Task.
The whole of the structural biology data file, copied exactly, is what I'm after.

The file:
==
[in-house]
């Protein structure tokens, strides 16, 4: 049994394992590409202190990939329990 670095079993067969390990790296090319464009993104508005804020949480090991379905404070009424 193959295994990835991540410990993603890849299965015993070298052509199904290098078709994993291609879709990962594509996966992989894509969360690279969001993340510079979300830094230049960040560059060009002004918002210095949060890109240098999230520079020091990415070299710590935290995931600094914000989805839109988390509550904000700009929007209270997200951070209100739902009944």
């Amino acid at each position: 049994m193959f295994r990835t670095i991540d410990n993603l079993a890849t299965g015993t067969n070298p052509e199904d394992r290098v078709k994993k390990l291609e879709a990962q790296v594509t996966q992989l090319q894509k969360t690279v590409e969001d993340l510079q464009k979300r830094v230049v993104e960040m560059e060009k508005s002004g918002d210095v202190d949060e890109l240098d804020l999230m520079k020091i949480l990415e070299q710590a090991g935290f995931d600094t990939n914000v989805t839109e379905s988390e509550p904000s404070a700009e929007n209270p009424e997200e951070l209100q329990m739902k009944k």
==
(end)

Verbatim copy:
[in-house]
């Protein structure tokens, strides 16, 4: 049994394992590409202190990939329990 670095079993067969390990790296090319464009993104508005804020949480090991379905404070009424 193959295994990835991540410990993603890849299965015993070298052509199904290098078709994993291609879709990962594509996966992989894509969360690279969001993340510079979300830094230049960040560059060009002004918002210095949060890109240098999230520079020091990415070299710590935290995931600094914000989805839109988390509550904000700009929007209270997200951070209100739902009944």
């Amino acid at each position: 049994m193959f295994r990835t670095i991540d410990n993603l079993a890849t299965g015993t067969n070298p052509e199904d394992r290098v078709k994993k390990l291609e879709a990962q790296v594509t996966q992989l090319q894509k969360t690279v590409e969001d993340l510079q464009k979300r830094v230049v993104e960040m560059e060009k508005s002004g918002d210095v202190d949060e890109l240098d804020l999230m520079k020091i949480l990415e070299q710590a090991g935290f995931d600094t990939n914000v989805t839109e379905s988390e509550p904000s404070a700009e929007n209270p009424e997200e951070l209100q329990m739902k009944k």